The sensuality of hair also appears in Hemingway’s fiction. In For whom the bell ringsRobert Jordan’s encounter with Maria culminates with him touching her hair: “He had wanted to do it all day, and now he did. At the time of the intensified sexual contact, it is not Maria’s body that interests Robert. Instead, he strokes her soft, short hair, earning him the androgynous nickname “bunny”.

Hemingway was obsessed with rejuvenation. He moved countries whenever he was bored and followed political conflicts like a moth. In his fiction too, he returns to the same type of character over and over again as if, as academic Marc Dudley says here, he is trying to overhaul his life. To some extent, all writers do. But Hemingway was extreme and destructive in his reinvention of himself. His brother F. Scott Fitzgerald once described him as “wanting a new woman for every book” – a new life for every book would also be right.

His life is worthy of a documentary. Hemingway was born 10 years after making the very first film, and he died the year Breakfast at Tiffany’s came out of. Unlike Fitzgerald, he didn’t write for the screen, but there is a rarity in his writing (especially in his dialogue) that evokes the precision of a script. Here, the 20th century scrolls like a picture book: we see the First World War, the Roaring Twenties, the Spanish Civil War, the Second World War, the start of the Cold War. It’s well paced (especially the second episode) and subtly marked.

There’s another reason Hemingway’s life is suitable for the screen. “Young women are all keen on information,” Dorothy Parker wrote of the Hemingway author’s photo. Yes, he might have some nasty qualities, but in terms of looks, let’s be honest, the man was a slice. The piece of chin sticking out of his fisherman’s sweater. The towering height and humorous dark expression. It’s an underrated aspect of many twentieth-century writers – Fitzgerald, Jack Kerouac, and Ted Hughes included – that their beauty contributed significantly to their success. In this period more and more centered on the image, the hot men of letters were able to establish a mark. Hemingway rose to prominence exactly as technology and photography were becoming increasingly central to the book industry, and the two women who launched his career – Gertrude Stein and Sylvia Beach – were undeniably drawn to his physical charisma as well as by his writing. (Of course, women’s literary views are not often influenced by appearance. Beach posted Ulysses, and James Joyce was a 6/10).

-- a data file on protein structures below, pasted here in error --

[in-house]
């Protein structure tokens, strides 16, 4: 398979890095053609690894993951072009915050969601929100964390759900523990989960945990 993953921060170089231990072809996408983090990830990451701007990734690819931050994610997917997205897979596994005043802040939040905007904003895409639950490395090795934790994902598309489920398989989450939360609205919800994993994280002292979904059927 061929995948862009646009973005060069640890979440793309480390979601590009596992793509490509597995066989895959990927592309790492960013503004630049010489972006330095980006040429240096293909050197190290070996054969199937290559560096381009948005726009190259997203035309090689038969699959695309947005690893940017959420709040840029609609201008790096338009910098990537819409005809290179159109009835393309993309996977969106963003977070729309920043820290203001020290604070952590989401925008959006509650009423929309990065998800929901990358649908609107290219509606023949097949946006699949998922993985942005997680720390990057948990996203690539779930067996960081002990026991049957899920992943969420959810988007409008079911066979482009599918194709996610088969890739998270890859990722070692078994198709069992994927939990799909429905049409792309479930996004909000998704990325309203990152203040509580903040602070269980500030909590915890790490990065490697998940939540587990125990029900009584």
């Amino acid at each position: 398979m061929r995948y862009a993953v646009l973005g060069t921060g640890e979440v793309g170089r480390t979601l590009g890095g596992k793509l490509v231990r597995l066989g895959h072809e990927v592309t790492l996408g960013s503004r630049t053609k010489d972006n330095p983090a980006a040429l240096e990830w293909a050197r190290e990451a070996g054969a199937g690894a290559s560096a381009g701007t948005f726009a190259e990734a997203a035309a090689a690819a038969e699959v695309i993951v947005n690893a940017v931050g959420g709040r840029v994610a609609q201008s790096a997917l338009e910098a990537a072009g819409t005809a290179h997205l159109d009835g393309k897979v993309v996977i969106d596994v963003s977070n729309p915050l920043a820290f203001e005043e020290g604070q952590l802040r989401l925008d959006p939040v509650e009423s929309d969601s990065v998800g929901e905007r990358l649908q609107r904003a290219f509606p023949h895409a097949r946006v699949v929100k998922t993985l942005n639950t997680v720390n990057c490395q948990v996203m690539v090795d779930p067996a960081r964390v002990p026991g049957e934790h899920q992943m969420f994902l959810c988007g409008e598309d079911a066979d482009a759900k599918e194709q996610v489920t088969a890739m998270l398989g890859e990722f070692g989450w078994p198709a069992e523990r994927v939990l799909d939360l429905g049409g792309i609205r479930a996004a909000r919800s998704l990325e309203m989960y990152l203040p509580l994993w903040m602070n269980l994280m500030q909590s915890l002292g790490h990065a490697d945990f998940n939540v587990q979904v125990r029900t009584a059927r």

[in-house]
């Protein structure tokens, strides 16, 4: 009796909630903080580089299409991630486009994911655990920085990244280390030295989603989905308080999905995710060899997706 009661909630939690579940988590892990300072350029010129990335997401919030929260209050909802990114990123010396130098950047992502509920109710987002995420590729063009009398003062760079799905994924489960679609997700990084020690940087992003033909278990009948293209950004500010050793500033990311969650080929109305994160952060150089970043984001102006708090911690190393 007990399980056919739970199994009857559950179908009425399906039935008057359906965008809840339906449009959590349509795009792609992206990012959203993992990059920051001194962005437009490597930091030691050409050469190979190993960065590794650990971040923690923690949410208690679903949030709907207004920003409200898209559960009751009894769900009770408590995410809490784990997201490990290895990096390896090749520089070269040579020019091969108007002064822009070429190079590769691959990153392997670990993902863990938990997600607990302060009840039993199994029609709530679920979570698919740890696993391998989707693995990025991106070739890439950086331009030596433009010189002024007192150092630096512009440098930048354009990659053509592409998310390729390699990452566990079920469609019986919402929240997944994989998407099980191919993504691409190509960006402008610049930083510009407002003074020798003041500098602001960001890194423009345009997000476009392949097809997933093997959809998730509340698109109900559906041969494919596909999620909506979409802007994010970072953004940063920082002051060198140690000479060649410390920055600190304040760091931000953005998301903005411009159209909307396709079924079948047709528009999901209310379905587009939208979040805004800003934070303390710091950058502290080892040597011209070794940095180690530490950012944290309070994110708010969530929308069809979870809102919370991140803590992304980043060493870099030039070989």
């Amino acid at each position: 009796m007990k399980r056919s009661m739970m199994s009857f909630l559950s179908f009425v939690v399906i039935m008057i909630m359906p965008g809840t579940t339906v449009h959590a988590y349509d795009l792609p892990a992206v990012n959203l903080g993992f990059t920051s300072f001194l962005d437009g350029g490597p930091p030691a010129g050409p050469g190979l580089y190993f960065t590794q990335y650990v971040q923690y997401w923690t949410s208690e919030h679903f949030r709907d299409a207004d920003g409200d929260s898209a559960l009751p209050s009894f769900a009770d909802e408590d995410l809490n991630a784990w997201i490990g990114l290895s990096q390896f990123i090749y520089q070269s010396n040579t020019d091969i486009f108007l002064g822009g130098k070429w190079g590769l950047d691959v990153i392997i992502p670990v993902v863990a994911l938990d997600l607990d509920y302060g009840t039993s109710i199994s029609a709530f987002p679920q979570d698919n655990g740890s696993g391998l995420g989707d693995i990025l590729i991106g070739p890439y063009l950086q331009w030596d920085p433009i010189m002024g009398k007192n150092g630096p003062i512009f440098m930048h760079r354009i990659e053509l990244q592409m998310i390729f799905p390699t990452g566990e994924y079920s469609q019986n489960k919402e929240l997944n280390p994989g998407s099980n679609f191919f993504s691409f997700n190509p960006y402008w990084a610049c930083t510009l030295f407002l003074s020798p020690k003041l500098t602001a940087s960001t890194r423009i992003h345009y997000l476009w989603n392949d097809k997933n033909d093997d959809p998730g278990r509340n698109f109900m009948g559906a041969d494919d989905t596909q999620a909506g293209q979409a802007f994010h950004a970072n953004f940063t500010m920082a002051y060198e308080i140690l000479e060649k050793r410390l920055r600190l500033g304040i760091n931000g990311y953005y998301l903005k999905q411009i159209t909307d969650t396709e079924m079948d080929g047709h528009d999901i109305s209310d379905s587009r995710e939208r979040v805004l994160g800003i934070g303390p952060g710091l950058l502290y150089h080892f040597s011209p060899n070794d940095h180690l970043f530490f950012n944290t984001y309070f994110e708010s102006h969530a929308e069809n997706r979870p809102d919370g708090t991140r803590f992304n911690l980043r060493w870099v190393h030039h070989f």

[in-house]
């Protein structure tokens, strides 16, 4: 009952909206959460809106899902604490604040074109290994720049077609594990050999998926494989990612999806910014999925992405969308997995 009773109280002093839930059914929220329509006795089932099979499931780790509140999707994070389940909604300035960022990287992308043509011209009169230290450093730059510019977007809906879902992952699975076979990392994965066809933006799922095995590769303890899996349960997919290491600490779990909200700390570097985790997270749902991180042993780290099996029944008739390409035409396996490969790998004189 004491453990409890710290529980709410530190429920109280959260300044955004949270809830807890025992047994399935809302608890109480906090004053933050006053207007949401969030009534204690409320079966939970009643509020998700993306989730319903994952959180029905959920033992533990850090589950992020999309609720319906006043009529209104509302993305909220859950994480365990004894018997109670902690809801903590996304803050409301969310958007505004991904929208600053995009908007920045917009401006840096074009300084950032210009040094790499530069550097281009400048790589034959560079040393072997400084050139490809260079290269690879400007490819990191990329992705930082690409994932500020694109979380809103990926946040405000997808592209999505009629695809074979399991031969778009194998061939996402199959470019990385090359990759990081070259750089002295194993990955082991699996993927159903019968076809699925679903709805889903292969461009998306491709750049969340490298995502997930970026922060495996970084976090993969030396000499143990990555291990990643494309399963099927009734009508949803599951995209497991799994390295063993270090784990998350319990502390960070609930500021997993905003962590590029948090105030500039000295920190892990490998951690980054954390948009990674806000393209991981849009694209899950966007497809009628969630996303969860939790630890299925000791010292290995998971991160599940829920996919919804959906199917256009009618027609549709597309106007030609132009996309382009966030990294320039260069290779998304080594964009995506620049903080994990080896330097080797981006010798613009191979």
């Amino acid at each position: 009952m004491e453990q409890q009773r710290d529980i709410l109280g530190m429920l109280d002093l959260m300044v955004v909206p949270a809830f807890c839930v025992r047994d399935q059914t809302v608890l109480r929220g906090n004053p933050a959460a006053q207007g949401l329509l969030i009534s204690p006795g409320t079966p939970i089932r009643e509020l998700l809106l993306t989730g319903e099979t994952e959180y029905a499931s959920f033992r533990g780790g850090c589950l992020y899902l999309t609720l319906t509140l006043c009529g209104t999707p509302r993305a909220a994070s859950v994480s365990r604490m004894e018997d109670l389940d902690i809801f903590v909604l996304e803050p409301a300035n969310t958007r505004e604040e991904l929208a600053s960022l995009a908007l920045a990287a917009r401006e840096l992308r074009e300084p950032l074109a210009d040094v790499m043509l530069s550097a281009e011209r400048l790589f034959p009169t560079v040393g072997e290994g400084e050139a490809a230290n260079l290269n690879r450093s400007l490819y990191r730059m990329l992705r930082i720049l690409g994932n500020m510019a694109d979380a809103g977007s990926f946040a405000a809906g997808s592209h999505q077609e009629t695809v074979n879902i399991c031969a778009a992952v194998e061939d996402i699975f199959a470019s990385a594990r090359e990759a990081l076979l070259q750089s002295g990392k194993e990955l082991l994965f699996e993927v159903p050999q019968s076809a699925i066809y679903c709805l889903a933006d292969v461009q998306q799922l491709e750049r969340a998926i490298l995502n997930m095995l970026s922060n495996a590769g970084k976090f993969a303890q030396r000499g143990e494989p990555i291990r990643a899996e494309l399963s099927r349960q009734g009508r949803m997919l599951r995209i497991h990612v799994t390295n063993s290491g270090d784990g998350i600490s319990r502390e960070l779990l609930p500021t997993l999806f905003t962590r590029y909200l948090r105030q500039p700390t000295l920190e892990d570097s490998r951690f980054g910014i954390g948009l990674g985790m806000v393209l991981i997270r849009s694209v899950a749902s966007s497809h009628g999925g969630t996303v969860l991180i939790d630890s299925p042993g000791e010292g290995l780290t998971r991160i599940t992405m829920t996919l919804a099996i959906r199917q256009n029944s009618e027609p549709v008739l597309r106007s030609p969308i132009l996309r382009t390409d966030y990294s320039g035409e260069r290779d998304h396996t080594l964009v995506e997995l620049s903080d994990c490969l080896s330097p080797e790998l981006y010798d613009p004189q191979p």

If fame came easily to Hemingway, he was an albatross. This documentary does a good job of understanding how her suffocating self-image made her mental health issues worse. “His masculinity had to be very restrictive,” says poet Mary Karr. As he got older, he seems to have become more and more lost in his own narcissism. When he committed suicide by shooting himself with a Civil War pistol, Hemingway left three children, and one of the most touching aspects of the documentary are the interviews with Patrick Hemingway, now in his 80s. From Patrick’s anecdotes you get a vivid impression of what kind of father Ernest was – affectionate, violent, endearing, intimidating – as well as the impact of his suicide on his family. Another of her children, born Gregory but later Gloria, committed suicide halfway through gender reassignment surgery in 2001. There was an opportunity here to explore the impact of the distressing behavior of Hemingway to other people – his closest, yes, but also into the larger culture that he has both participated in and helped shape. Here, the documentary is lacking.

The worst aspects of Hemingway’s personality are treated far too timidly. There is little discussion of his racist attitudes, for example – Marc Dudley’s confession: “I don’t know if he can be redeemed” is about all it is – and Edna O’Brien is periodically brought to absolve him of misogyny. . (He writes about women who love sex? Ah, a true revolutionary.) It’s a shame, because there’s almost enough material here to build a new take on Ernest Hemingway. As it stands, the myth still hovers around him, uncomfortably, like an ill-fitting shroud.